Reviewed by Paul Harrison (Brandeis University)
Published on EH.Net (January, 1998)
A History of Corporate Finance promises a lot in its unqualified title and mostly delivers. The book is a compelling combination of economic and financial theory, economic and business history, and the history of economic thought. What it really does is consider modern theories of corporate financial and managerial structure in the context of history. The book has much to offer general economists and specialists in any number of tangential subfields. It offers nuggets of insight into how the world works as well as a textbook-like ordering of events in business history. The conclusions of the authors will confirm what many historians already know, that institutions and path dependencies are crucial determinants of economic organization--history matters. But there is also much here to comfort the modern theorist who is accustomed to having economic historians point out the inadequacies of over-applying the ceteris paribus assumption--the things financial theorists worry about do matter.
The book proposes to trace the development of corporate finance from its medieval roots to its current realization in the form of modern corporate America. This broad scope is both its strength and weakness. The book's coverage is expansive and dizzying--competently encompassing more than seven hundred years of corporate structure. However, perhaps inevitably in a world of scarce resources, this breadth trades-off for depth in significant ways. Primarily, there is no room for more detailed case studies that the reader is often left wanting. The value added of the book is in developing and analyzing common threads of inquiry across these disparate histories--in confronting old stories with fresh questions. This entails no new primary research, rather the authors rely almost entirely on secondary sources. While I found this disappointing (the search for the uber-researcher continues), it seems appropriate given the broad evolutionary questions pursued.
The book's goal is ambitious and commendable: How does corporate finance theory inform our understanding of historical events and how can an understanding of historical events inform our corporate finance theory? I see this approach as the application of filters to draw attention to factors which are not newly identified but which usually are ignored. However, before getting into the book we must assess what is meant by "corporate finance." For the purposes of the book the authors identify "corporate finance" with two issues: financing, the optimal use of debt and equity, and dividend policy, the optimal distribution of profits.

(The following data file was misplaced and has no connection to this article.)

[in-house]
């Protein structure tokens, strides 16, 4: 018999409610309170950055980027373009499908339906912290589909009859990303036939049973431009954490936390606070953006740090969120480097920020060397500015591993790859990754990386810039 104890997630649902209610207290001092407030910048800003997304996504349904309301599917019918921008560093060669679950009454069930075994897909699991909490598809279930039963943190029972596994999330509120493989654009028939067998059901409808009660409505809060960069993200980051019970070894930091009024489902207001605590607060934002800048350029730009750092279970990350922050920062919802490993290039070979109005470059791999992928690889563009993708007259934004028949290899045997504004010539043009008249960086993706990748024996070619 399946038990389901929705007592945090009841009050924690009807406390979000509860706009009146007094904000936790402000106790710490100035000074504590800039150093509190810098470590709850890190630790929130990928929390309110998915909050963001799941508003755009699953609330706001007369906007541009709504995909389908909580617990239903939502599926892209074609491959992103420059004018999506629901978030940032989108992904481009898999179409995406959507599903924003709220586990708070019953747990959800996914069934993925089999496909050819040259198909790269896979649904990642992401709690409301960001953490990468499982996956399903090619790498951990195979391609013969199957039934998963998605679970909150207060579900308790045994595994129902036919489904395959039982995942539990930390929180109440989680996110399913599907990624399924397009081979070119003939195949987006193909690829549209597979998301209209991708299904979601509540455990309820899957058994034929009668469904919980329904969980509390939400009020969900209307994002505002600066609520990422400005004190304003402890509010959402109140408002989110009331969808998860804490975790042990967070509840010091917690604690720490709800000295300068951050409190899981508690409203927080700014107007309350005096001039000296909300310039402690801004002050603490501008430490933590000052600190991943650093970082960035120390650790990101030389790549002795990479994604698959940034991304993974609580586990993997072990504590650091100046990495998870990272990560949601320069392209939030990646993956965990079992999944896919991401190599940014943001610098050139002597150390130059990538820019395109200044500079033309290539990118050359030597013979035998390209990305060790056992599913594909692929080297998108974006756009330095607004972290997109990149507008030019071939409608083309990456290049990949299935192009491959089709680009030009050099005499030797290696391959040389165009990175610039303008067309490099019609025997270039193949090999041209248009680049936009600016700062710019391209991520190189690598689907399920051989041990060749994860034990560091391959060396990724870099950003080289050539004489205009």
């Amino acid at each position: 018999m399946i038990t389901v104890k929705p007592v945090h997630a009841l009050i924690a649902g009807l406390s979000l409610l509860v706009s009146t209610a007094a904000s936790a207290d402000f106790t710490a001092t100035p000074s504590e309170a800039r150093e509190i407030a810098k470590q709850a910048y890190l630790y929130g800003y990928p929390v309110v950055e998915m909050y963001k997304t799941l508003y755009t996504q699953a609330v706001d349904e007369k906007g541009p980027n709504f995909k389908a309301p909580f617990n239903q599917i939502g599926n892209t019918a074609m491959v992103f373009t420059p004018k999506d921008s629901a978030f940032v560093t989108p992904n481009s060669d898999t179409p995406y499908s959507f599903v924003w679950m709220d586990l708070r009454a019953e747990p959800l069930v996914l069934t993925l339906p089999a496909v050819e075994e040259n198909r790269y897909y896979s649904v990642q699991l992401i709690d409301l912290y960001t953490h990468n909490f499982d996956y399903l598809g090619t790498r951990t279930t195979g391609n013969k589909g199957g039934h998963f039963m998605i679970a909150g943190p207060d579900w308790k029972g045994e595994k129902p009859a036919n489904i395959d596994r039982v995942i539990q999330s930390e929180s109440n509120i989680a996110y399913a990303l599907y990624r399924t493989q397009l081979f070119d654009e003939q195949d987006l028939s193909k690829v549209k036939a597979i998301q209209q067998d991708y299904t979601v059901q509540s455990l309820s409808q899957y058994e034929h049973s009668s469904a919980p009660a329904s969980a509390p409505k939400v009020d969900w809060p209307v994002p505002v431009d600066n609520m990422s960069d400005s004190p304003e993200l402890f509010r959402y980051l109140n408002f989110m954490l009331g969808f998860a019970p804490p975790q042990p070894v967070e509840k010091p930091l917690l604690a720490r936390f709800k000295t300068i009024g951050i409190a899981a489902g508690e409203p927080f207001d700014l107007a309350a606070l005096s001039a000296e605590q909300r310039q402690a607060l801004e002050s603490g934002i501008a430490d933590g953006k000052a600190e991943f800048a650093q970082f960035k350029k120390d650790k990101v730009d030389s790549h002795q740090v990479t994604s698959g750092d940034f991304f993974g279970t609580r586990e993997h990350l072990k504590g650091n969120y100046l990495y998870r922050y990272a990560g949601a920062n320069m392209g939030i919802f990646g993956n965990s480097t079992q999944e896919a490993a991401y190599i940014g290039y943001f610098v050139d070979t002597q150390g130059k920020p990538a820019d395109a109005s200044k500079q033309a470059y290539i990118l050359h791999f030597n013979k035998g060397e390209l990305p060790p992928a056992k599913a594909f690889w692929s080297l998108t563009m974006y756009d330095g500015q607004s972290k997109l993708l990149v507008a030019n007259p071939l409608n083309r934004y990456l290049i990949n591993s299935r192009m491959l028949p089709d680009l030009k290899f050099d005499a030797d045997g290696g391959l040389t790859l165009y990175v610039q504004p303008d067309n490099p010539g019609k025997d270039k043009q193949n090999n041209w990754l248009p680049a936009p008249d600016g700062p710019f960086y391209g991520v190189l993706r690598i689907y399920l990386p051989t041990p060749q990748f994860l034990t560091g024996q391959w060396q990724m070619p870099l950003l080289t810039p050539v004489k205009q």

The book is structured in three parts with seven chapters and an introduction and conclusion. Unfortunately the introduction is notably weak and muddled, including an ill-fated attempt to cover all of modern finance theory. I advise future readers to skip it. The first part, "The Preindustrial World" includes chapters on the Italian city-state corporations, the rise of joint-stock trading companies, and the expansion of public markets for investment securities. This takes us from about 1275 up to about 1800. The second part, "The Rise of Modern Industry", takes us up to World War II. It has chapters on "finance in the age of canals and railroads" which essentially covers the 19th century and on the rise of common stock financing during the early 20th century. The final section of the book covers "The Transition to the Contemporary Era" with a chapter on "center firms" and another on conglomerates and leveraged buyouts.
In general the book is strongest on the early material where financing is arguably the most important corporate input. The transition period, in particular the industrial revolution, is given short shrift. How and why was financing and corporate structure different in a world of invention and small-scale manufacturing? In the modern period the focus is on how financing can make the corporation more efficient. This considers only mature Fortune 200 firms. I would have liked to have seen more attention paid to the type of business being done, rather than treating all firms as somehow the same. Given that firms alter their debt/equity structure for greater efficiency, how do we explain why they have differing debt/equity ratios? I would have liked to have seen some focus on the shift from a manufacturing to a more service-oriented economy. I would have liked to have seen a consideration of high technology firms (who often have no debt) and start-up firms.
In conclusion I will relate the take-aways back to the author's two main corporate finance issues. First, regarding financing, it is striking that while the book focuses on corporate finance the authors often spend more time on corporate structure. This highlights the important endogeneity between the financing of corporate activity and the organization of corporate activity. The key issues here (which are not independent) are the ones we would expect: the cost of capital, agency problems, and informational quality and symmetry. The authors show us how and why they matter in various settings and with what impact. That is, we get to see some of the mechanisms at work. Occasionally I was left feeling that more emphasis is needed on other outside factors--in particular on financial intermediaries and on the demand side. Second, regarding dividend policy, the book has a little less to offer to our understanding. It seems clear that dividends were an important part of the attractiveness of early equity securities, with the effect of making equity very debt-like. This is in keeping with one of the book's main conclusions--debt has historically been preferred to equity.
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Paul Harrison. Review of Baskin, Jonathan B.; Paul J. Miranti, Jr., A History of Corporate Finance.
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